Draw 5: A Math Game

Got extra time on your hands before your next transition time? It never fails that I would have some extra time to fill during the day. Maybe it was the 5 minutes before we went to lunch or the 10 minutes before dismissal. I needed something to do during that time. I was introduced to this game years ago at a PD offered by my district where a Ball State professor was presenting. I don't remember what she called it at the time, but I've always called it Draw 5 with my students.

The game is not hard for students to understand nor is it hard to implement. You just need a deck of cards and some scrap paper. I had a set of jumbo cards I got at a novelty shop, but you can use a regular set of cards or even a virtual set online. 

Take all the face and 10 cards out of the deck as you will only be using the 2-9 cards. 

You will draw 5 cards from the deck as your "playing" cards (8, 9, 2, 5, 6) and a 6th (4) as your answer card. Since I used the jumbo cards, I set them on the tray of my whiteboard so students could see them.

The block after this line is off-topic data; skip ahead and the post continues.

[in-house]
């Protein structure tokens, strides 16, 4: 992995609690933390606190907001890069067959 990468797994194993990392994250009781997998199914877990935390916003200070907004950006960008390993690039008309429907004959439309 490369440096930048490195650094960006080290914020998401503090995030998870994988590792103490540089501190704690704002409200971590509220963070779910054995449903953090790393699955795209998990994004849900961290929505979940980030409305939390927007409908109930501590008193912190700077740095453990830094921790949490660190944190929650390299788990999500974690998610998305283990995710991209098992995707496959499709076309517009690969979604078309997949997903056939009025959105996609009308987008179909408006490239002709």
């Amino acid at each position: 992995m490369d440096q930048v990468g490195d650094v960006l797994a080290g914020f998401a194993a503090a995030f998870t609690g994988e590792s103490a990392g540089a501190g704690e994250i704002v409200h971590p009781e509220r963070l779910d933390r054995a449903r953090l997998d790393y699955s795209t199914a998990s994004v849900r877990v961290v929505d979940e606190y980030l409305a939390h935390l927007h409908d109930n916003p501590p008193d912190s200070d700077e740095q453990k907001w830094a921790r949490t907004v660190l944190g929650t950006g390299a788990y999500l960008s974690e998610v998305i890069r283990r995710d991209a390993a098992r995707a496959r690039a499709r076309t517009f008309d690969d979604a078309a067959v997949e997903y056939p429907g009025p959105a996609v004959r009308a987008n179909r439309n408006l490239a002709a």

Students then use the playing cards to come up with different combinations of getting the answer card. With the cards above they might use 6-2 = 4. Students get points for each of the playing cards they use. So in my example the student would have earned 2 points. They try to come up with as many different combinations and points that they can in the allotted time period. 

This game can be used for a wide range of grade levels depending on your student's skill level (maybe use partners in the younger grades). While using it with my 5th and 6th graders, they often would incorporate brackets and exponents to get the correct solution. 

While I always had my students use scrap paper, I have created a recording sheet to help your students get started with this game.

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    Once our time was up, I would have my students tally the points that they received for all of their combinations of problems. I would call the top scores up to check their work. The person who earned the most points was awarded bonus points in the gradebook, but you could give them anything for being the winner.

    This was always a hit in my classroom as the students enjoyed a little competition. I hope your students enjoy it as much as mine did!

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